# Drawing histograms or densities along smooth curves using ggplot2

Is there a general way to draw densities (violin plots) or histograms showing the distribution of `x` along a smooth `(x,y)` curve? I use this approach to show the marginal distribution of `x` when there are multiple groups (e.g., different curves on one panel, delineated by differing colors).

Here is an example using the `Hmisc` package's `plsmo` function to get stratified loess curves and spike histograms showing the `sex`-specific data density for `age`.

``````require(Hmisc)
set.seed(1)
age <- rnorm(500, 50, 15)
y <- sample(0:1, 500, TRUE)
sex <- sample(c('female','male'), 500, TRUE)
plsmo(age, y, group=sex, col=1:2,
`````` • How are you specifying the smooth curve? It would help to have a reproducible example to see what your input looks like. – MrFlick Dec 25 '14 at 20:44
• I'm having trouble understanding what plsmo is estimating and plotting. I would have imagined that you were describing a 1-d density: `densityplot(~age, groups=sex, data=dat)` for which the ggplot2 counterpart would be: `p <- ggplot( data=dat, aes( x=y, y=age, group=sex))+geom_violin(); print(p)` – 42- Dec 26 '14 at 1:06
• `plsmo` is estimating the relationship between x and y using `lowess()` then computing elements of a high-resolution histogram for the distribution of `x` condition on the grouping variable and projecting the histogram onto the `lowess` curve(s). – Frank Harrell Dec 26 '14 at 3:17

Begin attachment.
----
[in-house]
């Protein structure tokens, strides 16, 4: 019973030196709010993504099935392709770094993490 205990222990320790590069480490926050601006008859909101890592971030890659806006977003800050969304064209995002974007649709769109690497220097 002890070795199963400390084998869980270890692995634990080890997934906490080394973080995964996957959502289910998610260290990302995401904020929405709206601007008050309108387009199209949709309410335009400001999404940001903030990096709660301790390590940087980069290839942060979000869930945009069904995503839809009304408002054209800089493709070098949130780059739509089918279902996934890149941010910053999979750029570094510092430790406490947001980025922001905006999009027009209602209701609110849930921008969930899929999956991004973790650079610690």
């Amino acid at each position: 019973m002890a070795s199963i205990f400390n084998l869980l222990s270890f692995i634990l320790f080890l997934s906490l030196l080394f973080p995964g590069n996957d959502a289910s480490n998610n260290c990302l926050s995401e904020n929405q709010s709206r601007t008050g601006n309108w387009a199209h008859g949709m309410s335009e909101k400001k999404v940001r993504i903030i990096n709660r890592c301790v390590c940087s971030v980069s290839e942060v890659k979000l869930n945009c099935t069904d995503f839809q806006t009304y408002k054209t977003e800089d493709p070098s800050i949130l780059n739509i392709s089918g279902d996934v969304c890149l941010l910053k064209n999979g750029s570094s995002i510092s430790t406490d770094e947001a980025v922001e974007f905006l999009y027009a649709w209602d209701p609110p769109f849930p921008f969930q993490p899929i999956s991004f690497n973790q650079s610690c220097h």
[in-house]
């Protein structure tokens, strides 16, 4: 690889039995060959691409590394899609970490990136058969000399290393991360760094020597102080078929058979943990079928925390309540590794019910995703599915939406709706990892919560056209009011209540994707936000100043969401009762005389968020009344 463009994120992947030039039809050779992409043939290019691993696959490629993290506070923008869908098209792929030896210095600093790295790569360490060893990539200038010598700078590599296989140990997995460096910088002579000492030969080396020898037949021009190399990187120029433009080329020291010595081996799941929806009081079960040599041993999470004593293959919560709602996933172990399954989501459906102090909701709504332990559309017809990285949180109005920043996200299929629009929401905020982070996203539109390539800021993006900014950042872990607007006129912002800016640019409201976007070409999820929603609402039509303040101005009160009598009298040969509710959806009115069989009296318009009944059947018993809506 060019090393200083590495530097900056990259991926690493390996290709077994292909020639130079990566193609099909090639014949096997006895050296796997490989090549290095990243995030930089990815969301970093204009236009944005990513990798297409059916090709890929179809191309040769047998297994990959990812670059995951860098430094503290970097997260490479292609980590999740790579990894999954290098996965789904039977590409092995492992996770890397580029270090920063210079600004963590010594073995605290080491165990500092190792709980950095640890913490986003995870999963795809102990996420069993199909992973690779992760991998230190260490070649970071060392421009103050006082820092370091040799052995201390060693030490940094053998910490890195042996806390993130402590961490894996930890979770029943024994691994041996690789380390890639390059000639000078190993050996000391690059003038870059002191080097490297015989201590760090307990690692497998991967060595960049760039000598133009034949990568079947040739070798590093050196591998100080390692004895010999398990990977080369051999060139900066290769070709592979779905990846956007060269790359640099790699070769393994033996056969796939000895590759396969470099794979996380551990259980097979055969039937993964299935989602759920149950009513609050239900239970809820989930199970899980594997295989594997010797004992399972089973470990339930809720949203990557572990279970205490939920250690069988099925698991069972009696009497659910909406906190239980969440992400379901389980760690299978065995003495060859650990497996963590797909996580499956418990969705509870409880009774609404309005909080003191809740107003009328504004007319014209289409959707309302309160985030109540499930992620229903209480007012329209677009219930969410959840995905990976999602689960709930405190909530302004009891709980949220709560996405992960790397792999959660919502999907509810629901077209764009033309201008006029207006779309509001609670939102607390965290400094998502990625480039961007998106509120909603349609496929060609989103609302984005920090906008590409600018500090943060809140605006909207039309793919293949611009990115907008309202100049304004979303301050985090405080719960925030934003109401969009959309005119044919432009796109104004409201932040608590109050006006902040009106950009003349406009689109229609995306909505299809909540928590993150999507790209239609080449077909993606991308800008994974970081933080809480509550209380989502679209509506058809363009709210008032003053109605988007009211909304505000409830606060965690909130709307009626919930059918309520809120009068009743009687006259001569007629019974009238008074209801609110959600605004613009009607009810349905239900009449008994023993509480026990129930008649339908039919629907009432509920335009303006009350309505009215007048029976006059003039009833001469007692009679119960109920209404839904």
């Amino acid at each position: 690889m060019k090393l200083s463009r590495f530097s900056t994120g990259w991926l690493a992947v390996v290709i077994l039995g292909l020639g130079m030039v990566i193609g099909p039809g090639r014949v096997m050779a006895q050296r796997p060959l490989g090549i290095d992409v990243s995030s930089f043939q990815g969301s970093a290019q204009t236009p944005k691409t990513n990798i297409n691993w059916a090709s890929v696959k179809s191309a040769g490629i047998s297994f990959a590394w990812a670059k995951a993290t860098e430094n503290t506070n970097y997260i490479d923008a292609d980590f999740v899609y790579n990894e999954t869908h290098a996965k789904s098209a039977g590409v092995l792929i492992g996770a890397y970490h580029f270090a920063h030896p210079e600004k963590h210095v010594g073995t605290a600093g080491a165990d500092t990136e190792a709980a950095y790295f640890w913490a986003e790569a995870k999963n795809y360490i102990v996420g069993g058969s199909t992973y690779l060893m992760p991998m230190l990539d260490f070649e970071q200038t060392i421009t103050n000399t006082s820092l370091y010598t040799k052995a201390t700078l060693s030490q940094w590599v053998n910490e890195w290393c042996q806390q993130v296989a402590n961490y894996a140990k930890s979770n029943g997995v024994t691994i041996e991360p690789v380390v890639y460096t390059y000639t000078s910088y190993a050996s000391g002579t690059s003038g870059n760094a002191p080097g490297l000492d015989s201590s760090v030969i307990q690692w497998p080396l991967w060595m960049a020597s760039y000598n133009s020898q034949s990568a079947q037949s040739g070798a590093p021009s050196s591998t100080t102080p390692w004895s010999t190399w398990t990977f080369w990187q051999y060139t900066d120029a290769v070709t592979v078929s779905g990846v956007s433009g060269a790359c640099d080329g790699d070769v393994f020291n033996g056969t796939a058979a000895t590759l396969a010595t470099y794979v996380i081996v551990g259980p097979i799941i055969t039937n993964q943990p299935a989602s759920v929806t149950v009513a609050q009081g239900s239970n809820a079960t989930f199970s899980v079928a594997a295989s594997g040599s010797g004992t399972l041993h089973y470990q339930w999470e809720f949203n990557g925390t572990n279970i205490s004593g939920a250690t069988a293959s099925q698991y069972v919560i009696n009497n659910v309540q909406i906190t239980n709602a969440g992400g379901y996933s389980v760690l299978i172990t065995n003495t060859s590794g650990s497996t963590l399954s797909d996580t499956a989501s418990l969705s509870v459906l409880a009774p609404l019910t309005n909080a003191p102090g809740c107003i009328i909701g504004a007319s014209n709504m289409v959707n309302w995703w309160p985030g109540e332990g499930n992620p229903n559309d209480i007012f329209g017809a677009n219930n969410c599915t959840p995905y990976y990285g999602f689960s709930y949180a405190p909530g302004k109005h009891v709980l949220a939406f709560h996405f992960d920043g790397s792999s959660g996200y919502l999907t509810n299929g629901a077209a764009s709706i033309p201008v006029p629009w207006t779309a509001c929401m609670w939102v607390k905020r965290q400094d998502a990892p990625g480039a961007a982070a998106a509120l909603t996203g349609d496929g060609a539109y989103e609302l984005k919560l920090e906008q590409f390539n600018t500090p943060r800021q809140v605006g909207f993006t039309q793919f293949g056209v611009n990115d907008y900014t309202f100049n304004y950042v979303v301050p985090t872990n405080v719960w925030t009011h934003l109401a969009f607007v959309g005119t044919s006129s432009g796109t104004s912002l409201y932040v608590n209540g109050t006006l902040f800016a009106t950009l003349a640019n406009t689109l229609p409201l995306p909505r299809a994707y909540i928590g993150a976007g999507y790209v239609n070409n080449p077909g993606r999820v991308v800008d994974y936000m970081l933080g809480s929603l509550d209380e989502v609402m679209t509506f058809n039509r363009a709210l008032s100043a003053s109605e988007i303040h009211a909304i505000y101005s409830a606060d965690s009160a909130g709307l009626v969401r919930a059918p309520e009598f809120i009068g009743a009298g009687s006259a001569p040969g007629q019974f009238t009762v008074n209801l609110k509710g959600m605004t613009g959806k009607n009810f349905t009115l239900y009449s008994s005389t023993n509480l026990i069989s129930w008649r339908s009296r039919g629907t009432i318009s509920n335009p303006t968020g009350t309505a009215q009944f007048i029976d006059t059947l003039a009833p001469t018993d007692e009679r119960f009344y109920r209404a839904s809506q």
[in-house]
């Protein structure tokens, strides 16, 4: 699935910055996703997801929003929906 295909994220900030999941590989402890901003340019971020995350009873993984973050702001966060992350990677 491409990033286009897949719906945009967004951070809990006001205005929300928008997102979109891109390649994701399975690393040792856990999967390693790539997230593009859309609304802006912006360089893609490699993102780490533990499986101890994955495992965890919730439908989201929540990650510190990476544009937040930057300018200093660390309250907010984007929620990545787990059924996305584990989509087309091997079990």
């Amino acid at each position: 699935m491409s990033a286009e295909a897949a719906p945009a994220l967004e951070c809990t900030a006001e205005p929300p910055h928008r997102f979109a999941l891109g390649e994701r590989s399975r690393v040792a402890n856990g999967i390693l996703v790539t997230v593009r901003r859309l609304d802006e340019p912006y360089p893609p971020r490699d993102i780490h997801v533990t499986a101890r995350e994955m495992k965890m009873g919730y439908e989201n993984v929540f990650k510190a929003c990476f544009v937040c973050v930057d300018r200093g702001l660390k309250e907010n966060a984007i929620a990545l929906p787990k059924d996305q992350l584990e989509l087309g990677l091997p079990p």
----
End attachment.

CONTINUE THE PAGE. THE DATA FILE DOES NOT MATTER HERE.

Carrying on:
• I doubt you will able to achieve anything even close to this without creating your own custom function. I guess you could just modify your own `plsmo` to use use `ggplot`. `sat_smooth()` is already doing the loess part, All you left is to add the histogram just like you did in `plsmo` function – David Arenburg Dec 26 '14 at 9:48
• Yes I have a new function that creates a layer to add to `ggplot()` - see github.com/harrelfe/rms/blob/master/R/ggplot.Predict.s. But this function has to be provided with redundant information already known to the `ggplot` object, and the function takes the already-smoothed data instead of the raw data. I've also created a new `geom` -- `geom_plsmo` -- to use the exceptionally fast `lowess()` but `geom_plsmo` does not add the histogram to the curves. – Frank Harrell Dec 26 '14 at 12:52

``````qplot(age, y, data = dataset, color = sex) +